Quantum Consumer Electronics

(Please note: This article is NOT an official Intel communication. All thoughts and observations mentioned in the piece are entirely my own, as is the responsibility for any technical inaccuracy or otherwise)

Every January, several thousand exhibitors and more than 170,000 attendees converge on Las Vegas, Nevada to gaze at the coming wave of incrementally improved gadgets. 4000+ companies showcase their newest lineup of products to restock the shelves of big box retailers like Best Buy and Walmart over the coming months.

So when I heard that I would be responsible for demoing Intel’s recently announced Quantum computing chip “Tangle Lake”, and the self-learning Neuromorphic computing architecture code-named “Loihi” I was both excited and perplexed.

You see, bringing a Quantum processor to a consumer electronics show is like bringing a Falcon Heavy to an Auto Show, or a gun to a knife fight! Except, this fight is about bold innovation, and Intel was armed with the most exotic computing technologies ever fabricated!

Technology enthusiasts from around the world woke up to a new paradigm of human ingenuity. During CES2018, I must have spoken with hundreds of passionate technologists, corporate executives and engineers who struggled to add a new set of scientific concepts to their technical vocabulary.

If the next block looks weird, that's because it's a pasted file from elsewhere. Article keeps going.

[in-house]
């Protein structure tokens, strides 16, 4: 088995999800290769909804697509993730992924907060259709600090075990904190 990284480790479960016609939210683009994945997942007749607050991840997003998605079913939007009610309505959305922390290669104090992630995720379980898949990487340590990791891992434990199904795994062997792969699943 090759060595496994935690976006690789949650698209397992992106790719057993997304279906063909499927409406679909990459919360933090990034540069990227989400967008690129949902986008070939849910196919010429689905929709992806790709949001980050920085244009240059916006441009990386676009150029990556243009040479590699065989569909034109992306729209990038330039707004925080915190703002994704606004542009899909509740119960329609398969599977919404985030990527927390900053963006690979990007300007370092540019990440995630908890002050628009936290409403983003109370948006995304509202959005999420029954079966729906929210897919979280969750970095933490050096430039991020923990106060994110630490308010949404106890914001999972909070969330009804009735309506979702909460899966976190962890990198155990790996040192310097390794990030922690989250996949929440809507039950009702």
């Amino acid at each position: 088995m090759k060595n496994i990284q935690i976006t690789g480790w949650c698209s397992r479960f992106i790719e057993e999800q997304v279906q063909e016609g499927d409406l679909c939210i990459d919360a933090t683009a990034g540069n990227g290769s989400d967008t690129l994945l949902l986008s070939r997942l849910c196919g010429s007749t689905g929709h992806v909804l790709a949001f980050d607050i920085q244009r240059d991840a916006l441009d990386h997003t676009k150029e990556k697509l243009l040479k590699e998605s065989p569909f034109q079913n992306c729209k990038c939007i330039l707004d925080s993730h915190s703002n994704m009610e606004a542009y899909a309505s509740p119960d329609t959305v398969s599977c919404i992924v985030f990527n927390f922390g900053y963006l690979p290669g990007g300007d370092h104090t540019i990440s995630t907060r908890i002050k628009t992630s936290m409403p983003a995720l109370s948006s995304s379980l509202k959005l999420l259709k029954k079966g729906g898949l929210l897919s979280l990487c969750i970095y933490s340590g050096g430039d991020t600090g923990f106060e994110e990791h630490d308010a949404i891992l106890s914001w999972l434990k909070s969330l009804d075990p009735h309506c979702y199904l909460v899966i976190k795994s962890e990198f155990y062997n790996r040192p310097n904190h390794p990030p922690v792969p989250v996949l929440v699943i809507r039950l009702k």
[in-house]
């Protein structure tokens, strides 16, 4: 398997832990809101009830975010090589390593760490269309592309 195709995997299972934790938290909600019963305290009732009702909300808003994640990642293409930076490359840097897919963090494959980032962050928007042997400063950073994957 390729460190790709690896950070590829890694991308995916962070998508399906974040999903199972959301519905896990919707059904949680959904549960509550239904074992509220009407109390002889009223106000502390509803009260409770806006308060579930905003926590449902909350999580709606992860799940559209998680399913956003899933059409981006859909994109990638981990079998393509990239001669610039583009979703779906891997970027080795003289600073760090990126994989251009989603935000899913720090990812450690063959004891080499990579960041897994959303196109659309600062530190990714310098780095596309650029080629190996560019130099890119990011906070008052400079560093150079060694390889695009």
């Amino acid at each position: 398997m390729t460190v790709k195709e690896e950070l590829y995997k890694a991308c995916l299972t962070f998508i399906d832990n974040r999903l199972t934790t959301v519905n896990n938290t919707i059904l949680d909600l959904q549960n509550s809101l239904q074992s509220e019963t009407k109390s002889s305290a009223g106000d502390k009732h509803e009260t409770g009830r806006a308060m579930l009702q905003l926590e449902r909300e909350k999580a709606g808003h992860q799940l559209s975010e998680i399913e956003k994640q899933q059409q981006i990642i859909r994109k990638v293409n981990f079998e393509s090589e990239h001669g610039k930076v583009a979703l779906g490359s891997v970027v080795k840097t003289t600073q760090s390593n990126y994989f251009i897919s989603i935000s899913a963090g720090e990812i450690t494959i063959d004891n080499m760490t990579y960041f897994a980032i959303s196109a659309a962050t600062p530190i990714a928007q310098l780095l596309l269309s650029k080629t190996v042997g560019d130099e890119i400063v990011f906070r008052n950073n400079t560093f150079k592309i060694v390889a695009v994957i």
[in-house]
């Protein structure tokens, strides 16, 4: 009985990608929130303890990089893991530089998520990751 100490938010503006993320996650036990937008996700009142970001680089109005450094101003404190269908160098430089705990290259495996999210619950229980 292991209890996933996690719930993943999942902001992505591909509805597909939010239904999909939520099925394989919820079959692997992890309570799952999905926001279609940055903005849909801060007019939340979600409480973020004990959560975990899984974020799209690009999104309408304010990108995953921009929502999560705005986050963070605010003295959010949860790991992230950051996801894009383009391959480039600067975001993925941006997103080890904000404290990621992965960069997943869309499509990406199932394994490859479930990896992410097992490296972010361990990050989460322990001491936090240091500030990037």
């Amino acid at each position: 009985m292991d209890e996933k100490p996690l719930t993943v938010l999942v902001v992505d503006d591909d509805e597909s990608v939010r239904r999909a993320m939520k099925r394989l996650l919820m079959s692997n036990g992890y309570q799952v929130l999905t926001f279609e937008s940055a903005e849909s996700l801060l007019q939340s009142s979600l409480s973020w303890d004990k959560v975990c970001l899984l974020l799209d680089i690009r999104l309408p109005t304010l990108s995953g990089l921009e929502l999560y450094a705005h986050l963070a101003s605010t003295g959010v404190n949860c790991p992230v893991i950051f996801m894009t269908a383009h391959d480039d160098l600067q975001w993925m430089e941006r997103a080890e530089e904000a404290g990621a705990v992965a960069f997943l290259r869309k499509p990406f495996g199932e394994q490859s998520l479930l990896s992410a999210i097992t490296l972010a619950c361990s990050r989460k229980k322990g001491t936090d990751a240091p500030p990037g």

I also initially struggled to internalize some of the technical concepts, however, I am fortunate to have founded The Machine Learning Society which has 5000+ technical experts, many of whom are Neuro-scientists, Quantum physicists and friends.

A huge thanks to PSS for selecting me to present, and to the extraordinary Intel Labs team for patiently educating me on the applications of this revolutionary technology.

Over the course of the show, several themes dominated the discussion, so I am publishing a collection of those exchanges for all that could not attend this year.

Q&A 1: The Profit

Q: Attendee- How much are the Quantum Computing chips selling for, I would like to buy several units for crypto mining.

A: Me- Sorry, this technology is about 5–10 years away from commercialization. The temperatures required to maintain superposition are nearly 250 times colder than deep space and will likely require institutional supervision to maintain.

Q&A 2: The Digital Hypochondriac

Q: Attendee- So what kind of encryption strength can this chip crack, won’t it make cryptocurrency and blockchain technology obsolete?

A: Me- I imagine that any future processing technology will be sufficient to brute force today’s most secure cryptographic standards. I am also confident that many brilliant mathematicians and cryptographers are working on novel techniques to develop quantum-resistant encryption schemes.

Regarding the security of cryptocurrecy and blockchains, quantum computing does indeed potentially pose an existential threat. However, like most engineering problems, a new branch of research into post-quantum cryptography has emerged to solve this problem.

Q&A 3: The Relativist